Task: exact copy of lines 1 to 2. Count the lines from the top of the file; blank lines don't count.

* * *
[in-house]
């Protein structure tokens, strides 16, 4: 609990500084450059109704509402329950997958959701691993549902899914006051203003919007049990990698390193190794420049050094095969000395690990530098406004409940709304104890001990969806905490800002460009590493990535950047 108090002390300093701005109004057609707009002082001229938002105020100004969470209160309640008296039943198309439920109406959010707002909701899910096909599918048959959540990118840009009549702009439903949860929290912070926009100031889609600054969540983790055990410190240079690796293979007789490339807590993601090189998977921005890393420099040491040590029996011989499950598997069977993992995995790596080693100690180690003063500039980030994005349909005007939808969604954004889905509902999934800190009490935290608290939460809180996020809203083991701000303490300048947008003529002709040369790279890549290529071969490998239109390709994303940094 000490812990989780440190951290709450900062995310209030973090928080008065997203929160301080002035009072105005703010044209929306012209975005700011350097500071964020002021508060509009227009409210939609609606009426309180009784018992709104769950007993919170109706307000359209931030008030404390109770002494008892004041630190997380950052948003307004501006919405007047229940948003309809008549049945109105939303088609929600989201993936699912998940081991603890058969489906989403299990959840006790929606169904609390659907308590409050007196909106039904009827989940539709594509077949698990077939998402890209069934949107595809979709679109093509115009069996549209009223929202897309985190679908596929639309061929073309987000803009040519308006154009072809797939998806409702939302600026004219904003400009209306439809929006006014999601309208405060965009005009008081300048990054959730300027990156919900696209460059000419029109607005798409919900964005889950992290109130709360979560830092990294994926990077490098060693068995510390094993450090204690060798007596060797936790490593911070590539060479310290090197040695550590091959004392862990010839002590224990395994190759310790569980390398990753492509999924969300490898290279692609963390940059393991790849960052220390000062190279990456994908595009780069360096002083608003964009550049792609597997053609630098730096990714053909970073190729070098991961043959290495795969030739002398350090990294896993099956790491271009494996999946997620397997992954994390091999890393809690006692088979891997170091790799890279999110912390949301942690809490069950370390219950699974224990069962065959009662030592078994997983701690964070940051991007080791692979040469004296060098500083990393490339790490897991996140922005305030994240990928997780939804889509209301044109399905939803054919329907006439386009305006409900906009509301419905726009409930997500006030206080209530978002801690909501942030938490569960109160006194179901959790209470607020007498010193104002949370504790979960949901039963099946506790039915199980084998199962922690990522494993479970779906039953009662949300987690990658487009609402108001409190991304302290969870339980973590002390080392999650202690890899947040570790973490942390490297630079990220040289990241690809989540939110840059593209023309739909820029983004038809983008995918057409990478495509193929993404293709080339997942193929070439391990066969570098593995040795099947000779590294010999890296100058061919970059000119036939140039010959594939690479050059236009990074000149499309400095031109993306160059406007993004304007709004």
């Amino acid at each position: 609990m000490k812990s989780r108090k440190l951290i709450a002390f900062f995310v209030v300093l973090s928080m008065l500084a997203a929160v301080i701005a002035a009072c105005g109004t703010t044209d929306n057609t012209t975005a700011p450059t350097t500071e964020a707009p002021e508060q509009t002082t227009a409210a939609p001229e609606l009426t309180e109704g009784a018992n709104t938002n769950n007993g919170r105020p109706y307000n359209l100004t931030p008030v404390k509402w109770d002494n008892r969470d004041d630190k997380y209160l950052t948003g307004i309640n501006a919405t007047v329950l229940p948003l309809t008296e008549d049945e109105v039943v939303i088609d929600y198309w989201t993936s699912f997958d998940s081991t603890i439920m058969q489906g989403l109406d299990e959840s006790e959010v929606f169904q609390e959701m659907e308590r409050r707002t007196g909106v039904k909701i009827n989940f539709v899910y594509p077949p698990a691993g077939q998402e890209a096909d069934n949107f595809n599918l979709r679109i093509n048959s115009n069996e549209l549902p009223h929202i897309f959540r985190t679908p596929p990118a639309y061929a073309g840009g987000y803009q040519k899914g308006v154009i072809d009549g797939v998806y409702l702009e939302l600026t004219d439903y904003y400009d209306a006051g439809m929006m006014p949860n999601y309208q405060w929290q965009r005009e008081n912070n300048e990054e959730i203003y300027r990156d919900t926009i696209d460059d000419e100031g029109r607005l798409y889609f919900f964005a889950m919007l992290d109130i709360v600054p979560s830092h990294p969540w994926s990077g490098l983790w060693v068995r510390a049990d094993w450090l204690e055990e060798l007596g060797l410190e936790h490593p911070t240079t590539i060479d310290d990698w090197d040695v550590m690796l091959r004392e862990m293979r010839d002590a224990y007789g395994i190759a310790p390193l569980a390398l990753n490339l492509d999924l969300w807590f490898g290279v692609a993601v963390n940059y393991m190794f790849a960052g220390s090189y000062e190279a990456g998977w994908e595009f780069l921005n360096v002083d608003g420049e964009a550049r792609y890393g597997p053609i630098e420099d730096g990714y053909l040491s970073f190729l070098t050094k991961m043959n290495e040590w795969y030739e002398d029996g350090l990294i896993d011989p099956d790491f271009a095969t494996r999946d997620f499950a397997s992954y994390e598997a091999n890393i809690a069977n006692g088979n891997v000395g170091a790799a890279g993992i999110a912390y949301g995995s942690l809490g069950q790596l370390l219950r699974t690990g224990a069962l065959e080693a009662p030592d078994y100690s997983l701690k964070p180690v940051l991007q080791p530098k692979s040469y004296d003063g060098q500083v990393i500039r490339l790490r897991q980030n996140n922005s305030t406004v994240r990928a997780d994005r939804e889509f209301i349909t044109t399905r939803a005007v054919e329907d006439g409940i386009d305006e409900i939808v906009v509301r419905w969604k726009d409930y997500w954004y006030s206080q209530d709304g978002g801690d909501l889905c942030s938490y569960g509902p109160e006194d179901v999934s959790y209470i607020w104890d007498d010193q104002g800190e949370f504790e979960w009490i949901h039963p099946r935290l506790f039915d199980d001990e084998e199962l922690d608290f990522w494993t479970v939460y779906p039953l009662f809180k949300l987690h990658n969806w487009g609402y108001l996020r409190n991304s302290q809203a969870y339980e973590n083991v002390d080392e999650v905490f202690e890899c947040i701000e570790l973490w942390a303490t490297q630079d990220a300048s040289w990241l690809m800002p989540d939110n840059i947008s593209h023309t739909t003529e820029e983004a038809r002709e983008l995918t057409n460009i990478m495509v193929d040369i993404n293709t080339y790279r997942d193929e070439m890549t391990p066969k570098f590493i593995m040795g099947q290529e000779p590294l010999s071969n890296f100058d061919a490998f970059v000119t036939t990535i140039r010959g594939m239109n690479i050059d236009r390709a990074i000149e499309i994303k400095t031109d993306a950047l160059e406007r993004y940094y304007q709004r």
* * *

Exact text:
[in-house]
């Protein structure tokens, strides 16, 4: 609990500084450059109704509402329950997958959701691993549902899914006051203003919007049990990698390193190794420049050094095969000395690990530098406004409940709304104890001990969806905490800002460009590493990535950047 108090002390300093701005109004057609707009002082001229938002105020100004969470209160309640008296039943198309439920109406959010707002909701899910096909599918048959959540990118840009009549702009439903949860929290912070926009100031889609600054969540983790055990410190240079690796293979007789490339807590993601090189998977921005890393420099040491040590029996011989499950598997069977993992995995790596080693100690180690003063500039980030994005349909005007939808969604954004889905509902999934800190009490935290608290939460809180996020809203083991701000303490300048947008003529002709040369790279890549290529071969490998239109390709994303940094 000490812990989780440190951290709450900062995310209030973090928080008065997203929160301080002035009072105005703010044209929306012209975005700011350097500071964020002021508060509009227009409210939609609606009426309180009784018992709104769950007993919170109706307000359209931030008030404390109770002494008892004041630190997380950052948003307004501006919405007047229940948003309809008549049945109105939303088609929600989201993936699912998940081991603890058969489906989403299990959840006790929606169904609390659907308590409050007196909106039904009827989940539709594509077949698990077939998402890209069934949107595809979709679109093509115009069996549209009223929202897309985190679908596929639309061929073309987000803009040519308006154009072809797939998806409702939302600026004219904003400009209306439809929006006014999601309208405060965009005009008081300048990054959730300027990156919900696209460059000419029109607005798409919900964005889950992290109130709360979560830092990294994926990077490098060693068995510390094993450090204690060798007596060797936790490593911070590539060479310290090197040695550590091959004392862990010839002590224990395994190759310790569980390398990753492509999924969300490898290279692609963390940059393991790849960052220390000062190279990456994908595009780069360096002083608003964009550049792609597997053609630098730096990714053909970073190729070098991961043959290495795969030739002398350090990294896993099956790491271009494996999946997620397997992954994390091999890393809690006692088979891997170091790799890279999110912390949301942690809490069950370390219950699974224990069962065959009662030592078994997983701690964070940051991007080791692979040469004296060098500083990393490339790490897991996140922005305030994240990928997780939804889509209301044109399905939803054919329907006439386009305006409900906009509301419905726009409930997500006030206080209530978002801690909501942030938490569960109160006194179901959790209470607020007498010193104002949370504790979960949901039963099946506790039915199980084998199962922690990522494993479970779906039953009662949300987690990658487009609402108001409190991304302290969870339980973590002390080392999650202690890899947040570790973490942390490297630079990220040289990241690809989540939110840059593209023309739909820029983004038809983008995918057409990478495509193929993404293709080339997942193929070439391990066969570098593995040795099947000779590294010999890296100058061919970059000119036939140039010959594939690479050059236009990074000149499309400095031109993306160059406007993004304007709004």